The House Judiciary Committee gave the bill a “do not pass” recommendation, and Rep. Diane Larson (R-Bismarck) carried the committee’s criticisms to the floor.
“If even one drunk river is taken off the road it would be worth it,” she said of DUI checkpoints. Which is a ridiculous standard, don’t you think? We could probably take a lot of drunk drivers off the road by banning the use of automobiles after 9pm too, but that doesn’t mean we should do it.
Larson also said that a law enforcement officer told her committee that “even a checkpoint with zero arrests would be successful” because the existence of checkpoints raises awareness of DUI enforcement. Which is just silly. It is a statistical reality that saturation patrols are a much more efficient and effective use of law enforcement resources when it comes to DUI enforcement.
But perhaps the most frustrating aspect of this debate is that Larson stated the bill would create problems with compliance stops for commercial drivers and law enforcement stops used during murder investigations or Amber Alerts.
To the former point, Rep. Rick Becker (R-Bismarck) who sponsored the bill said he offered an amendment to address that specific issue, but the Judiciary Committee refused to adopt it. Becker admitted that the compliance checks were an oversight, but why not allow the bill to come to the floor with that obvious and easily fixed oversight corrected through amendment?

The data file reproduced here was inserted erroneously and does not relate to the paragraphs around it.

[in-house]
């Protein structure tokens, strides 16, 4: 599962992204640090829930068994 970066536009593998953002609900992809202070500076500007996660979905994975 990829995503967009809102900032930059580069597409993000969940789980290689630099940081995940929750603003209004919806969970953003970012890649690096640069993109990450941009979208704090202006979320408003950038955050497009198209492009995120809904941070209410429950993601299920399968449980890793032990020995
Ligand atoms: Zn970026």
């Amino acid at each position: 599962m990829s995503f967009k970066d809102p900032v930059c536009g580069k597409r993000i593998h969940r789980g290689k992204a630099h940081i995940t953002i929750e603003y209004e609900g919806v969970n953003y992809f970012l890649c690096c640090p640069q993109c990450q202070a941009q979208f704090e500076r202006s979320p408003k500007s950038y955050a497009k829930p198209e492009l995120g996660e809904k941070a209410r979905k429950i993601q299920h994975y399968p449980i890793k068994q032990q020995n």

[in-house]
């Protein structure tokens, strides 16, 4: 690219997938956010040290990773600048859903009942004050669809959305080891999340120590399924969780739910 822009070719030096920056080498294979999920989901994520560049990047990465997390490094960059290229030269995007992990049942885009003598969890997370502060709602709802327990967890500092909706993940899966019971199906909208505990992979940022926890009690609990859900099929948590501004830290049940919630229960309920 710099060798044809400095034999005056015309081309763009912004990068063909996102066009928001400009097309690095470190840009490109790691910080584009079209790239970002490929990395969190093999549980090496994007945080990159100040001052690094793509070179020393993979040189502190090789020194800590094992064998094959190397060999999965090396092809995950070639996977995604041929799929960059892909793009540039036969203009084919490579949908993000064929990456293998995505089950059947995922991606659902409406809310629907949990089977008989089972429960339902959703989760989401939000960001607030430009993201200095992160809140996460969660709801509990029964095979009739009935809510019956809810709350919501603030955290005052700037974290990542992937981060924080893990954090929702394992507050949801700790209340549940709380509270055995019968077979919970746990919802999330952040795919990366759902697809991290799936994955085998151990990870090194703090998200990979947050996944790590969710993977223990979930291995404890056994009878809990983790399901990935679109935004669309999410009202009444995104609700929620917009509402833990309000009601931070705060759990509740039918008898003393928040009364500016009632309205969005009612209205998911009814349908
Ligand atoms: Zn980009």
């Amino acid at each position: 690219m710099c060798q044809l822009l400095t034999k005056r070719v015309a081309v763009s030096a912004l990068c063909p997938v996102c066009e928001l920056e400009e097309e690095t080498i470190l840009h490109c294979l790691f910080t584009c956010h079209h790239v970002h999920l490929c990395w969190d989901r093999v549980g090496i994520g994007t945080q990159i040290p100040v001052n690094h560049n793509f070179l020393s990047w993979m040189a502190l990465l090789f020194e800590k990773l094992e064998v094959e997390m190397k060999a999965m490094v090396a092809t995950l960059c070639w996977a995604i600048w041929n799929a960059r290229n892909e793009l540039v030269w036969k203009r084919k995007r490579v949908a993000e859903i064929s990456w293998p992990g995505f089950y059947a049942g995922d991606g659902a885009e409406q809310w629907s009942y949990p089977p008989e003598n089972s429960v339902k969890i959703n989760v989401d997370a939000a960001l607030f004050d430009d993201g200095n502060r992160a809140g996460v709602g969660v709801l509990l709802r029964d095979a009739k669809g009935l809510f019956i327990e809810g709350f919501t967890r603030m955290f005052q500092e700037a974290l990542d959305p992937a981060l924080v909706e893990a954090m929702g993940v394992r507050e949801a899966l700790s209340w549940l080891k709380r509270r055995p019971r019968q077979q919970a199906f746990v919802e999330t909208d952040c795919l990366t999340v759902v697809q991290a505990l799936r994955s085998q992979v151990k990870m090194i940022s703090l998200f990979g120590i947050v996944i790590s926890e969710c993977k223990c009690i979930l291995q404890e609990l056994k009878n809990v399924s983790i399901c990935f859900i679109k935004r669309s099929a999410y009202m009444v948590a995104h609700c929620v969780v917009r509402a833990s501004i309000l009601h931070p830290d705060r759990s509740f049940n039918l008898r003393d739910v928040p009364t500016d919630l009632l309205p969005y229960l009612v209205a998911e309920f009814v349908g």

To the latter point, Becker pointed out that he checked that his legislation does not apply to those situations. This is something he verified with Legislative Council. This bill would not have prevented law enforcement from setting up checkpoints or making stops while searching for a murderer or a kidnapper.
It’s one thing when a bill fails because it just doesn’t have support. It’s quite another when a bill fails based on false premises and bad information.
Anyway, the final vote was 34-59. Watch the end of the video for the roll call.
By the way, most of the opposition to this bill came from law enforcement, and you have to wonder about their motivations. When are cops going to start caring about civil liberties and effective policy and less about federal grants and territorialism?